Get Comfortable Being Uncomfortable: Goalsetting and Commitment

A motion-blurred runner outdoors, emphasizing speed and fitness training.

In 2010, I ran the Leadville 100, finishing in just under 25 hours (24:42:40.9 to be precise).

This was a multi-year journey that started in 2006 when I decided to take up the challenge of finishing a 100-mile running race.

Some might say that this goal was fairly misguided.

When I first decided to give ultra-running a try, I’d never run a race longer than 5 miles (and that was nearly 20 years prior).

I took up the challenge for three reasons:

  1. I wanted to keep doing something I was enjoying and felt that a big goal would help me stay on track.
  2. I had several friends who had completed the LT100 in the past, so it felt “doable”.
  3. I wanted to try something that fell in that zone of discomfort (both mentally and physically).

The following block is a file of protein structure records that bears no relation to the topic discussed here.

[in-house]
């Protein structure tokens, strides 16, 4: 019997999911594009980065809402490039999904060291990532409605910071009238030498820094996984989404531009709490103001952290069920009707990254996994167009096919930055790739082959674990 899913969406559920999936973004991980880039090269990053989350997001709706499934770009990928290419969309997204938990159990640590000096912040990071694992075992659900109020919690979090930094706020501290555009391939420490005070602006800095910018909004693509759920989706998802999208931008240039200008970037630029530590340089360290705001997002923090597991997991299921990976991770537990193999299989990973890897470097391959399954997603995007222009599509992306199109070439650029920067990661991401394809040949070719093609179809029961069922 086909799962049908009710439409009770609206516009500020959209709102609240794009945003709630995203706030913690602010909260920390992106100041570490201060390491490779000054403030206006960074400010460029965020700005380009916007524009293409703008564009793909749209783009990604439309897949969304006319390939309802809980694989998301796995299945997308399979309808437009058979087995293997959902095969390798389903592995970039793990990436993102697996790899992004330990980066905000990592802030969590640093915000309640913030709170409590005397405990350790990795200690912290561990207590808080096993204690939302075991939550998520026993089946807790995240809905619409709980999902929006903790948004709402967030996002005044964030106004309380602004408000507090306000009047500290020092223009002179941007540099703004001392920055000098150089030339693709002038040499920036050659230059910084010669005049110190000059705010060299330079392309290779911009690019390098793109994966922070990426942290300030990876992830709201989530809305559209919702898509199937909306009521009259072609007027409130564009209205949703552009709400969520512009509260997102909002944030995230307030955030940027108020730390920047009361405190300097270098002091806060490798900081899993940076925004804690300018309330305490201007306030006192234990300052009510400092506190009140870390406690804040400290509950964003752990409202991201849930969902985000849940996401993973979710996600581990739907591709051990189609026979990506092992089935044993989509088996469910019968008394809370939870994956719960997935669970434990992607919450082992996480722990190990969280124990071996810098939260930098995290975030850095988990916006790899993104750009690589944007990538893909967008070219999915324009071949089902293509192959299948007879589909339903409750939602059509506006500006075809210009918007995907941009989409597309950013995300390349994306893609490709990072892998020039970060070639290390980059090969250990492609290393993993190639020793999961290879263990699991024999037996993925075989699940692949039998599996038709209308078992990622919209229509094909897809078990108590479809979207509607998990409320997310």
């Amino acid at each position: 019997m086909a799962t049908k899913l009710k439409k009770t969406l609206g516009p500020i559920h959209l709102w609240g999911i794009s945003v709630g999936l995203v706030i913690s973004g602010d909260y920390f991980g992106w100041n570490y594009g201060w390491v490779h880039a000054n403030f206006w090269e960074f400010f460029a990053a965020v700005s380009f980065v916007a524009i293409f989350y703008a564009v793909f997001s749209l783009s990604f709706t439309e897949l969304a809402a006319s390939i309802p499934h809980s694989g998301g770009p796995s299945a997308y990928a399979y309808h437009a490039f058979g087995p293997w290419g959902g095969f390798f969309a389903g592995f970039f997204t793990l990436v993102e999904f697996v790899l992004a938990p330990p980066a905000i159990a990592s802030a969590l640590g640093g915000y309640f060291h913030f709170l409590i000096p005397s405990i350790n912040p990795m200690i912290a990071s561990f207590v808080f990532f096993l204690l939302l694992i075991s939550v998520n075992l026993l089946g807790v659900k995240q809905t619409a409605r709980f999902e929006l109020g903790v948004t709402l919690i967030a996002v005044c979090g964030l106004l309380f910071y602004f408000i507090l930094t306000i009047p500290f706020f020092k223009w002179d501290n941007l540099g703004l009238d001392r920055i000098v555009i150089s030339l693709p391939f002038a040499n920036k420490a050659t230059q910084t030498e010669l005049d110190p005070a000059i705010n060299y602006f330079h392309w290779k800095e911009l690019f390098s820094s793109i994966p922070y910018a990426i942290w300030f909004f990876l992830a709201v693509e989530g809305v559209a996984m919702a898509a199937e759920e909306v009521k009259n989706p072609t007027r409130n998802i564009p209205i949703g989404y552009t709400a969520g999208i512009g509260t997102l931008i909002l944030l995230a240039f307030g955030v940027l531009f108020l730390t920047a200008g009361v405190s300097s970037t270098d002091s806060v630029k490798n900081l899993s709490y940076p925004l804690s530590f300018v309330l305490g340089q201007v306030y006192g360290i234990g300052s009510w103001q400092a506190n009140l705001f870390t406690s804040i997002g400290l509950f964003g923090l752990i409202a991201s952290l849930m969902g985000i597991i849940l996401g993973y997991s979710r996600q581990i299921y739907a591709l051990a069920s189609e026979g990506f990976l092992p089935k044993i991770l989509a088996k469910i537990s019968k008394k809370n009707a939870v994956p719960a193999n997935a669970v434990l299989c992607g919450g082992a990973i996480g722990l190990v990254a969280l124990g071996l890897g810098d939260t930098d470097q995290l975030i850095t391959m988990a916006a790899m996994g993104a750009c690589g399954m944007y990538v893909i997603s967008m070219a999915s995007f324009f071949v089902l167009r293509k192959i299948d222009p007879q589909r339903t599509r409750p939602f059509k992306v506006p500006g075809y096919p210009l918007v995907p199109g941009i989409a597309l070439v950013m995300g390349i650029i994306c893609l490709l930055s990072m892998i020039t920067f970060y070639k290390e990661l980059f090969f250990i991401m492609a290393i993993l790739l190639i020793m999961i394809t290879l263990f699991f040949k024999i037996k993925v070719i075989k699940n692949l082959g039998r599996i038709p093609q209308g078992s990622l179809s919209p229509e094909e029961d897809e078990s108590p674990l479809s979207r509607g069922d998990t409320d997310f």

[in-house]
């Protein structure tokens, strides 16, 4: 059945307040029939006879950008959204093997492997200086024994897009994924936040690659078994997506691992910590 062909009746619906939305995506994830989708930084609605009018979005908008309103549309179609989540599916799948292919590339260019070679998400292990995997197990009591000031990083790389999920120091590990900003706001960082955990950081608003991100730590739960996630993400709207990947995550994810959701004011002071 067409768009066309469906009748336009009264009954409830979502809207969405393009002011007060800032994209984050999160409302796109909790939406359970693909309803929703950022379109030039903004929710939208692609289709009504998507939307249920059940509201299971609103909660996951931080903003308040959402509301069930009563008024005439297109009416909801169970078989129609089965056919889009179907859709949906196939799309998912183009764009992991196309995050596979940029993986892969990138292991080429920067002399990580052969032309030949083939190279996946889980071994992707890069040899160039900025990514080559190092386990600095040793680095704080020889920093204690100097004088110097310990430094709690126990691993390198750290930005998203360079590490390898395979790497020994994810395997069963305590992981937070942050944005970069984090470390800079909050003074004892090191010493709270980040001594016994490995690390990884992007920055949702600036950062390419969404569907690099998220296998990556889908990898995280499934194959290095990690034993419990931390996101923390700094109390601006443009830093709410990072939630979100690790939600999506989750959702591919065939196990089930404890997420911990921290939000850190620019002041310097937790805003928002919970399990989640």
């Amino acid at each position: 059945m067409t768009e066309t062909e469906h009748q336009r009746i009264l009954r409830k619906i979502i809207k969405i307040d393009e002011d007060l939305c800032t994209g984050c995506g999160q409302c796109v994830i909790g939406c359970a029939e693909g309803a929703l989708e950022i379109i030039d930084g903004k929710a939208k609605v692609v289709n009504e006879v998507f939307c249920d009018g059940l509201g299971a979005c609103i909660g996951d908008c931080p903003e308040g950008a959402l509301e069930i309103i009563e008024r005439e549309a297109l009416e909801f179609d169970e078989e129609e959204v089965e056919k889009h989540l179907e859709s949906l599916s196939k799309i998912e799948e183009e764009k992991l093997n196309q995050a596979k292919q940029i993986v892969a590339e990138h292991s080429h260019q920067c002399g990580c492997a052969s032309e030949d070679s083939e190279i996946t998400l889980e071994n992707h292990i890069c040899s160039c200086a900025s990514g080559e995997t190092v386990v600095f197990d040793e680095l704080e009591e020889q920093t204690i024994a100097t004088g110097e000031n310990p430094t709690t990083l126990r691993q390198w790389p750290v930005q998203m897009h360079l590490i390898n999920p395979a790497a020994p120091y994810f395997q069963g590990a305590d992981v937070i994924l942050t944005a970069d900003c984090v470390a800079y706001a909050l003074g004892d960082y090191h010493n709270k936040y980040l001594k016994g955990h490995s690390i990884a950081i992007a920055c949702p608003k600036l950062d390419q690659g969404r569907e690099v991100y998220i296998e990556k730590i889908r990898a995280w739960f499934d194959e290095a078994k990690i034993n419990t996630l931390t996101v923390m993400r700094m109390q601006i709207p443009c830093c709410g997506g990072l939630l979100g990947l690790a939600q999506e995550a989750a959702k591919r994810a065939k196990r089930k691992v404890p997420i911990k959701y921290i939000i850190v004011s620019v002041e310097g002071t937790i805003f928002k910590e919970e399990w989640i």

So how does all of this apply to business, you may ask?


  1. Latch on to things you enjoy and figure out how to leverage these zones of joy in your business. Sure, you need to show up where your audience goes to gather information and build relationships, but doing so in a place where you actually *enjoy* being yourself will help you show up with authenticity and enthusiasm.
  2. If you are the smartest, most successful person in the room, you’re in the wrong room. Surround yourself with people who make hard stuff seem doable and you’ll soon find yourself accomplishing more than you ever expected you could.
  3. Get committed to goals that lie beyond your comfort zone. If you have 100% confidence you can make it happen, you haven’t pushed far enough. You should know that what you are trying to accomplish is *possible* but is not entirely *probable*. Then get committed to exploring how to make that happen.

What big goals can you start working on today? Let us know by giving us a shout and reach out if you need some help.